(Joel C Ryan/Invision/AP)
(Joel C Ryan/Invision/AP)

The Standard’s film critic, Charlotte O’Sullivan, says: “Not getting Spider-Man gave him the opportunity to take the road less travelled. As demonstrated by Call Me by Your Name. Playing a trilingual teen who falls for an older man sounds niche. Chalamet isn’t scared of niche. He’s chosen his roles carefully, appearing in few generic movies. And even in so-so stuff (Hot Summer Nights or A Rainy Day in New York) he adds his own blazing spin to drab lines. His two best performances (Call Me by Your Name and Lady Bird) combine aloofness with open-wound sensitivity.”

Chalamet grew up in Hell’s Kitchen, New York. His mother, Nicole, is half Russian and half Austrian and started out as a dancer on Broadway before going into real estate. His father, Marc, is from Nimes in France, was a journalist and worked at Unicef. He has an older sister called Pauline who is also an actor — she starred in Judd Apatow’s The King of Staten Island — and has a lively Instagram feed, sharing book recommendations about ethical banking as well as clips of her dancing. They are close and Chalamet says he is lucky to have a sister who has taught him about feminism.

They spent their summers in France and Chalamet is bilingual, he “dreams in French”. He went to LaGuardia, a performing arts school, where he briefly went out with Lourdes Leon, Madonna’s daughter. Then he studied cultural anthropology at Columbia, but dropped out after a year because his acting career was taking off. He started out playing people’s sons, first the vice president’s spoilt child Finn in Homeland in 2011 and then Matthew McConaughey’s son in Interstellar in 2014.

Call Me by Your Name was the role that changed everything. He was Bafta and Oscar-nominated for his emotionally intelligent performance, and launched a thousand memes for the scene where he does unspeakable things to a peach. From there came a partnership with Greta Gerwig and Saoirse Ronan — they worked together on Lady Bird and Little Women. It was Lady Bird which made Wes Anderson want to cast Chalamet in The French Dispatch. He told GQ Magazine that he was impressed by how thoughtful he was while filming, “he would pause and find a new angle… and surprise you with something new, completely unexpected and perfect”. Chalamet bonded with Frances McDormand and went for steak with her and her husband Joel Coen, grilling him about film. He seeks out the wisdom of industry elders, going for lunches with Larry David and bonding with Oscar Isaac while making Dune.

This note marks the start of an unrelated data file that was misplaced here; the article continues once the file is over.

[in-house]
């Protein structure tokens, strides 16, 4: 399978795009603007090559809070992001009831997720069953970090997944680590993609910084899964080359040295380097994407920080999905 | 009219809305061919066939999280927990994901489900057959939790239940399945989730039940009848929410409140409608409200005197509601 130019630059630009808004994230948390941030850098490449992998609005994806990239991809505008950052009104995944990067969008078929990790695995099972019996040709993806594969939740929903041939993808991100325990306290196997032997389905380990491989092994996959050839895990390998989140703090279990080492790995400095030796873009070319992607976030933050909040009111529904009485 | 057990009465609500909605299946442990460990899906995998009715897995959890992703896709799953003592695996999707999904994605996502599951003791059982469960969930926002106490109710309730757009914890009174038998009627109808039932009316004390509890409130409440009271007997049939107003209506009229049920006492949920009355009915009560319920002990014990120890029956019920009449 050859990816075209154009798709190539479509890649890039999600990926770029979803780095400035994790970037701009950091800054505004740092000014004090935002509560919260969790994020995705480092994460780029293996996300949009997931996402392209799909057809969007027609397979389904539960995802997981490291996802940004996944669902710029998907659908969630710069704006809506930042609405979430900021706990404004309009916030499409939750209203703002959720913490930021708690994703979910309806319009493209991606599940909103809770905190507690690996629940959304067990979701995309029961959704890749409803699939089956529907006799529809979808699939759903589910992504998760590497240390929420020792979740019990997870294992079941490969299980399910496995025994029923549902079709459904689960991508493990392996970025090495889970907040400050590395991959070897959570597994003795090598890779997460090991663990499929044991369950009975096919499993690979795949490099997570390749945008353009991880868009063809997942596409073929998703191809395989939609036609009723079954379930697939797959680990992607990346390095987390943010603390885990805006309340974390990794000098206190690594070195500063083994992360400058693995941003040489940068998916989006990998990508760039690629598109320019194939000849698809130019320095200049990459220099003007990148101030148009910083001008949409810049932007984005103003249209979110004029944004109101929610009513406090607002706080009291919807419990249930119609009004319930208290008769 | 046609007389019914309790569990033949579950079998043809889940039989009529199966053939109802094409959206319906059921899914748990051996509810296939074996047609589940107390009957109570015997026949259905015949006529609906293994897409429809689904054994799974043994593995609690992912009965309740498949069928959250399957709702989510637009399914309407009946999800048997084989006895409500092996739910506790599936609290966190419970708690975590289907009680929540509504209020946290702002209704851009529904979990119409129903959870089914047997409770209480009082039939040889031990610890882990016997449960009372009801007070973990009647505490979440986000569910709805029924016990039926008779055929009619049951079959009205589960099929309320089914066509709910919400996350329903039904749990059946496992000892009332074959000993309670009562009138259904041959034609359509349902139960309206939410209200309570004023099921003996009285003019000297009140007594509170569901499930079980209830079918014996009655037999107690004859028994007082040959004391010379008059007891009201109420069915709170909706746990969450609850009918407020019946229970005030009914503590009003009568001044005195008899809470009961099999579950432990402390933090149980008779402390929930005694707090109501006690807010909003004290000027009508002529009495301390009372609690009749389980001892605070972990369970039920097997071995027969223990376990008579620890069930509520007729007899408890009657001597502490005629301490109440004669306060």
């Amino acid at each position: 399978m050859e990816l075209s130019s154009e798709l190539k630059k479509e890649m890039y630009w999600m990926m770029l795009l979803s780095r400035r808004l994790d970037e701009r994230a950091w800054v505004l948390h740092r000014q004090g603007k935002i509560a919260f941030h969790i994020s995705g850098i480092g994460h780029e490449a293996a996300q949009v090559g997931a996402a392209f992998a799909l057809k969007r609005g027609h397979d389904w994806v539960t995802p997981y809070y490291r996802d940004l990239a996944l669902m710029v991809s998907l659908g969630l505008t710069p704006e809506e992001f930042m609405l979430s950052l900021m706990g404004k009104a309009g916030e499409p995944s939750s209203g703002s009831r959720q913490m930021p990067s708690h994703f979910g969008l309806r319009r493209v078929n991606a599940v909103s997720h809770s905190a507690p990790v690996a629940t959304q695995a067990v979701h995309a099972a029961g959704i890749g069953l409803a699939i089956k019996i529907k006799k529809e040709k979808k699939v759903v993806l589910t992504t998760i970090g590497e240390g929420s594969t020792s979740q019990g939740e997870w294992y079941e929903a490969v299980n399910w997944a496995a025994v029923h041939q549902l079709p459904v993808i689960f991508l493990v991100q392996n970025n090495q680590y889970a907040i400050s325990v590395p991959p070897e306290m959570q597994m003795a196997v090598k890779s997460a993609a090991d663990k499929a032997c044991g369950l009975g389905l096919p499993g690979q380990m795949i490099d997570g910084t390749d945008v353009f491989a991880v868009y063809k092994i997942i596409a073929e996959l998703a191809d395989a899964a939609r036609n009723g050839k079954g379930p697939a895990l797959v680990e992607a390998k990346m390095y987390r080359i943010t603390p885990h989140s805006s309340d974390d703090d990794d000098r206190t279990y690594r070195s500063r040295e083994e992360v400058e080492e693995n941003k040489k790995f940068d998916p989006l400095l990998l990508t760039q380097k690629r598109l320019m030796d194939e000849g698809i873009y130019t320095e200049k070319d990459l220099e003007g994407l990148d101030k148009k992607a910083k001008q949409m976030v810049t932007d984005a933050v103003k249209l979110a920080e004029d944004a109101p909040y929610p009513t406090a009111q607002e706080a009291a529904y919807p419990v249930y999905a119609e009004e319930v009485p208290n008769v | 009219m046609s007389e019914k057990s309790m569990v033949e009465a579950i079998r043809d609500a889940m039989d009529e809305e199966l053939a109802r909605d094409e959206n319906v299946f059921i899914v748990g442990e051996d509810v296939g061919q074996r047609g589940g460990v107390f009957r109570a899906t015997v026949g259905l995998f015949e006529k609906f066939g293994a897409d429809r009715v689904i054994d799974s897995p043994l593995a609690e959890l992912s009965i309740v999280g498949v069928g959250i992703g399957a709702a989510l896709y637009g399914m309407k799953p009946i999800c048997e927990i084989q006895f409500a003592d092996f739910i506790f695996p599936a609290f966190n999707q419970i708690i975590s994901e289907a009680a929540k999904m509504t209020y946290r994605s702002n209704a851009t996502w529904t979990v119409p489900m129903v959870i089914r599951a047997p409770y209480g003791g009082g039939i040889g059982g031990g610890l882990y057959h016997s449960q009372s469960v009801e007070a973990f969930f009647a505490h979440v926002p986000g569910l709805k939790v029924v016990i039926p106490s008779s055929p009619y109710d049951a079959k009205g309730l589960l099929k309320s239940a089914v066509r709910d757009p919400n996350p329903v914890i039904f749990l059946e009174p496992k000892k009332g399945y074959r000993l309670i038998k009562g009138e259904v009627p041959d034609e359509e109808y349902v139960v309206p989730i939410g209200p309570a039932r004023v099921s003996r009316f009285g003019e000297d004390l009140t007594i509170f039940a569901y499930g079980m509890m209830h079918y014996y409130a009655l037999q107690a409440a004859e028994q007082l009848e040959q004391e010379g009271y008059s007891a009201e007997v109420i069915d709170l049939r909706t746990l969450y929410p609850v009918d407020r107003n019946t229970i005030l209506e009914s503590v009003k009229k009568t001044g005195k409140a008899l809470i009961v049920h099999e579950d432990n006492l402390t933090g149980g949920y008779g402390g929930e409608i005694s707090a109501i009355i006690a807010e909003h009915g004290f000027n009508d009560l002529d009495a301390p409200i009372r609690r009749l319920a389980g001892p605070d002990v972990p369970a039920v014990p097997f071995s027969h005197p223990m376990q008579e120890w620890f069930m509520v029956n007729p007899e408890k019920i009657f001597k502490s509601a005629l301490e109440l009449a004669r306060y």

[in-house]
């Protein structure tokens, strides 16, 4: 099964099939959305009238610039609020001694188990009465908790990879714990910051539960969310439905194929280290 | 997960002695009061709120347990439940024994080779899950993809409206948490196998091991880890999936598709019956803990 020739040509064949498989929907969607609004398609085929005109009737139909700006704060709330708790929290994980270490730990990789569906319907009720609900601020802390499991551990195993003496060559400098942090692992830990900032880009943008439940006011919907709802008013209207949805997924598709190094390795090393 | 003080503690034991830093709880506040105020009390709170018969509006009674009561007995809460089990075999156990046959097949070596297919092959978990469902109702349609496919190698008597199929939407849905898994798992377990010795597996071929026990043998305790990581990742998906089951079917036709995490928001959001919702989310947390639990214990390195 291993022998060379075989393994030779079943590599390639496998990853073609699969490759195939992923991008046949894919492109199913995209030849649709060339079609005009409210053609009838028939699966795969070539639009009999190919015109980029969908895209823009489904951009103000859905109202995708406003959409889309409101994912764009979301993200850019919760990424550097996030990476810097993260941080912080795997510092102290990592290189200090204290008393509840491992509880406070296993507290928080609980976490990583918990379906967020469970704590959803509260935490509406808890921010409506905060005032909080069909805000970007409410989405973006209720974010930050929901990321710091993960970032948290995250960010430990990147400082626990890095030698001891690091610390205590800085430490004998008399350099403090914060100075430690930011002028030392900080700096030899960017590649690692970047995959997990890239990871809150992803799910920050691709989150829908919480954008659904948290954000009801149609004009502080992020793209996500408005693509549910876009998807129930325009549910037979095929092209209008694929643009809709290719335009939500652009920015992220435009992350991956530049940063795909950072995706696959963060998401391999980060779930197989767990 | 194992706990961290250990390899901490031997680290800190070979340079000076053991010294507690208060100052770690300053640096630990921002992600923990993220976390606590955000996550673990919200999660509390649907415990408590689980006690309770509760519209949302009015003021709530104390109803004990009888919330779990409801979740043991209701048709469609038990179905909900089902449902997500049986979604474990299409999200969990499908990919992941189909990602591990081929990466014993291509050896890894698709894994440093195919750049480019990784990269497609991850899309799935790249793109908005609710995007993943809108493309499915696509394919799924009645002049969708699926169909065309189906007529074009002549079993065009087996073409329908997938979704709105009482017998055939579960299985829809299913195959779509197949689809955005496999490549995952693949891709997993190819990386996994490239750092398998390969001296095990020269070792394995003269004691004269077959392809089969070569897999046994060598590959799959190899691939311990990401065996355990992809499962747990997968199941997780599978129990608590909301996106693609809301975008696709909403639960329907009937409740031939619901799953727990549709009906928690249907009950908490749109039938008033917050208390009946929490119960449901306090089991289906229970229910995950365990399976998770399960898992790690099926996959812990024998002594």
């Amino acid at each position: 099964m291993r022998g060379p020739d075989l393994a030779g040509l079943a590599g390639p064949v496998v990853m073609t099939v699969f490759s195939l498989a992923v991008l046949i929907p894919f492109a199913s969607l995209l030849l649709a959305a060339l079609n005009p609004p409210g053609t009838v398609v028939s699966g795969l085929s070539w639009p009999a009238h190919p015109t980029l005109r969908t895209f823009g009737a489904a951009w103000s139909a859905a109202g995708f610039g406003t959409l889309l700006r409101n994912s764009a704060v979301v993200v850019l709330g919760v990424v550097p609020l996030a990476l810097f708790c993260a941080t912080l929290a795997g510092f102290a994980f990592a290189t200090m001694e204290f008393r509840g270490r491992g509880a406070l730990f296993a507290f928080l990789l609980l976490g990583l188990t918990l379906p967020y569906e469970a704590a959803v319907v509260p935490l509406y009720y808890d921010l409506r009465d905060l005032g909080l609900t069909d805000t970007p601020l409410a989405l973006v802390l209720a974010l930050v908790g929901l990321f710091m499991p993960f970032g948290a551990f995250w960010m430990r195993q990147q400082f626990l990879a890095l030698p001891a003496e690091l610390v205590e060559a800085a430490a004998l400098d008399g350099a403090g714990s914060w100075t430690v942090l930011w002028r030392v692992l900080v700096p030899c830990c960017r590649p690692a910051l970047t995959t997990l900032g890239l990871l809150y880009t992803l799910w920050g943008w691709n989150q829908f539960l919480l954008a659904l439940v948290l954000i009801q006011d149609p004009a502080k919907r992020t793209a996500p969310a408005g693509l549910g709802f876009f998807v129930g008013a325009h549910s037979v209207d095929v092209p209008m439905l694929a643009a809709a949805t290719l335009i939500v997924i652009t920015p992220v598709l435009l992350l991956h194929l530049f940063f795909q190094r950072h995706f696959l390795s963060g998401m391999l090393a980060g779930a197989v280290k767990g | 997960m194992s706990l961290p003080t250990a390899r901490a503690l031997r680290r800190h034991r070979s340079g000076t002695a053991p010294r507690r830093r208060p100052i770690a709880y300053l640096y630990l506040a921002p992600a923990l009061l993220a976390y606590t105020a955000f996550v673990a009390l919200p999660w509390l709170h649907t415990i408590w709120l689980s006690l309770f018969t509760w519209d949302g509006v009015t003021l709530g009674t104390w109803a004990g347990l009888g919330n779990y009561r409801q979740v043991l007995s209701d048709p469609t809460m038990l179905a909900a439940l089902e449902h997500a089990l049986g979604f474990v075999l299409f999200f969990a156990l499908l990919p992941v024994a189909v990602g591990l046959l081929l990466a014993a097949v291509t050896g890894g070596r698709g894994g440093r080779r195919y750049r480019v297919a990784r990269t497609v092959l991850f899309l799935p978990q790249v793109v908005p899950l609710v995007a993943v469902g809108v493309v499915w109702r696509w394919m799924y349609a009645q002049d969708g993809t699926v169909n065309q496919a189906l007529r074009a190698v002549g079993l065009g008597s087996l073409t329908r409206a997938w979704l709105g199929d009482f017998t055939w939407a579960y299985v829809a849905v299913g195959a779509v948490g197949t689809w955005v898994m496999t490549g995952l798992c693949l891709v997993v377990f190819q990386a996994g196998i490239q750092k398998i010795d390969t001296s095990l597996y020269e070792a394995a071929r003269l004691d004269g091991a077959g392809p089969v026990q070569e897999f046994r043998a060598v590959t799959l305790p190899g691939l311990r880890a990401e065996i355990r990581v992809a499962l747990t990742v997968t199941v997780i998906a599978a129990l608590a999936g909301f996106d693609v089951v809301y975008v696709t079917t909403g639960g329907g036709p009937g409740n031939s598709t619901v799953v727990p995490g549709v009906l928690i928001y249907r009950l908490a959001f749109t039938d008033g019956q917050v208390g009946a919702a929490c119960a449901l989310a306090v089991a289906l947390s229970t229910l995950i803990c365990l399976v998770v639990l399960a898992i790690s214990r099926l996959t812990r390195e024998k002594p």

Wonka has been his most controversial film yet. He follows in the footsteps of Johnny Depp, who starred in a remake in 2005 (back when Depp was an uncomplicated actor). Chalamet went out with Depp’s daughter, Lily-Rose, in 2019 after they were in a film called The King together. He was upset when they were photographed by the press on a boat in Capri and people said their relationship was a PR stunt. Last year, he was linked to the Mexican actress Eiza González, who was in I Care a Lot and Baby Driver, but is believed to be currently single.

What’s next? O’Sullivan says “it’s hard to say if Chalamet is getting better as an actor. He’s been flawless from the beginning. It’s maybe truer to say that a prestige blockbuster like Dune doesn’t blunt what makes him special; that he is (as yet) incapable of appearing ubiquitous.” Dune is already the toast of the box office, making nearly $130 million so far, and there will be a sequel. He’s also filming a project with Succession director Adam McKay, co-starring with Jennifer Lawrence and Leonardo DiCaprio. But Londoners are looking forward to when 4,000 Miles is rescheduled at the Old Vic. With Chalamet on board, it will be the hottest ticket in town.